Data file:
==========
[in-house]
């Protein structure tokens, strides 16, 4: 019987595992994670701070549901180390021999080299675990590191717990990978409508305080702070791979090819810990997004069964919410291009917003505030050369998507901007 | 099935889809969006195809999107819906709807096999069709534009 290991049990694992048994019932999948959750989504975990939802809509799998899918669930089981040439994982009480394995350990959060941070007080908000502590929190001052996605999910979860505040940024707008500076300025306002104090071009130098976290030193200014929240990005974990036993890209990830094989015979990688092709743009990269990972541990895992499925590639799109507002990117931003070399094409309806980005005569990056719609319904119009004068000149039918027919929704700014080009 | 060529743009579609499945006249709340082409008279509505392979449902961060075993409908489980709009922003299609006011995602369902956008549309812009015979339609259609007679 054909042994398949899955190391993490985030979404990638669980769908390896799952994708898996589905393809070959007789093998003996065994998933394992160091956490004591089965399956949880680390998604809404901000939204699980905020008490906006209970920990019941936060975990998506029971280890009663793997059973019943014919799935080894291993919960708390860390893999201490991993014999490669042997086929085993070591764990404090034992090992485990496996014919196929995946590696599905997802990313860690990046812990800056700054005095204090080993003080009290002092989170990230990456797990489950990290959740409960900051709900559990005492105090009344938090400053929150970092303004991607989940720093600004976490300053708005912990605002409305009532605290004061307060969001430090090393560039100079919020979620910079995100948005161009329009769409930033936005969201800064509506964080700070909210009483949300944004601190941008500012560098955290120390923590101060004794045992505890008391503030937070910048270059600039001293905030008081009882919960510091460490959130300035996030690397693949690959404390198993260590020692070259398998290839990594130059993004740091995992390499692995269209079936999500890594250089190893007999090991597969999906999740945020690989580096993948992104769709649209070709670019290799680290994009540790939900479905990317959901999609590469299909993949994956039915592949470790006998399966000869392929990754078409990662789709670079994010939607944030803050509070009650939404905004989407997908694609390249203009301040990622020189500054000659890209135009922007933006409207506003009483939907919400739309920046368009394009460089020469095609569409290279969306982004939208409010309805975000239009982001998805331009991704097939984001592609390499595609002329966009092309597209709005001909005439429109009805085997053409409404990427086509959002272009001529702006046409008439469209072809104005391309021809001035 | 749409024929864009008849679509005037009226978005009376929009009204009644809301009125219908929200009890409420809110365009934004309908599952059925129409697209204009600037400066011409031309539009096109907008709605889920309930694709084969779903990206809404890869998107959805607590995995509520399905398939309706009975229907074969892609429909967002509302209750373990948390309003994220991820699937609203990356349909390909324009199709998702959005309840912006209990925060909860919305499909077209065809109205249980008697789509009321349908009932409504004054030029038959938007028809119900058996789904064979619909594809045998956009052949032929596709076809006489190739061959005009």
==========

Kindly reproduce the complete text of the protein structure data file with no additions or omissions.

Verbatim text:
[in-house]
């Protein structure tokens, strides 16, 4: 019987595992994670701070549901180390021999080299675990590191717990990978409508305080702070791979090819810990997004069964919410291009917003505030050369998507901007 | 099935889809969006195809999107819906709807096999069709534009 290991049990694992048994019932999948959750989504975990939802809509799998899918669930089981040439994982009480394995350990959060941070007080908000502590929190001052996605999910979860505040940024707008500076300025306002104090071009130098976290030193200014929240990005974990036993890209990830094989015979990688092709743009990269990972541990895992499925590639799109507002990117931003070399094409309806980005005569990056719609319904119009004068000149039918027919929704700014080009 | 060529743009579609499945006249709340082409008279509505392979449902961060075993409908489980709009922003299609006011995602369902956008549309812009015979339609259609007679 054909042994398949899955190391993490985030979404990638669980769908390896799952994708898996589905393809070959007789093998003996065994998933394992160091956490004591089965399956949880680390998604809404901000939204699980905020008490906006209970920990019941936060975990998506029971280890009663793997059973019943014919799935080894291993919960708390860390893999201490991993014999490669042997086929085993070591764990404090034992090992485990496996014919196929995946590696599905997802990313860690990046812990800056700054005095204090080993003080009290002092989170990230990456797990489950990290959740409960900051709900559990005492105090009344938090400053929150970092303004991607989940720093600004976490300053708005912990605002409305009532605290004061307060969001430090090393560039100079919020979620910079995100948005161009329009769409930033936005969201800064509506964080700070909210009483949300944004601190941008500012560098955290120390923590101060004794045992505890008391503030937070910048270059600039001293905030008081009882919960510091460490959130300035996030690397693949690959404390198993260590020692070259398998290839990594130059993004740091995992390499692995269209079936999500890594250089190893007999090991597969999906999740945020690989580096993948992104769709649209070709670019290799680290994009540790939900479905990317959901999609590469299909993949994956039915592949470790006998399966000869392929990754078409990662789709670079994010939607944030803050509070009650939404905004989407997908694609390249203009301040990622020189500054000659890209135009922007933006409207506003009483939907919400739309920046368009394009460089020469095609569409290279969306982004939208409010309805975000239009982001998805331009991704097939984001592609390499595609002329966009092309597209709005001909005439429109009805085997053409409404990427086509959002272009001529702006046409008439469209072809104005391309021809001035 | 749409024929864009008849679509005037009226978005009376929009009204009644809301009125219908929200009890409420809110365009934004309908599952059925129409697209204009600037400066011409031309539009096109907008709605889920309930694709084969779903990206809404890869998107959805607590995995509520399905398939309706009975229907074969892609429909967002509302209750373990948390309003994220991820699937609203990356349909390909324009199709998702959005309840912006209990925060909860919305499909077209065809109205249980008697789509009321349908009932409504004054030029038959938007028809119900058996789904064979619909594809045998956009052949032929596709076809006489190739061959005009």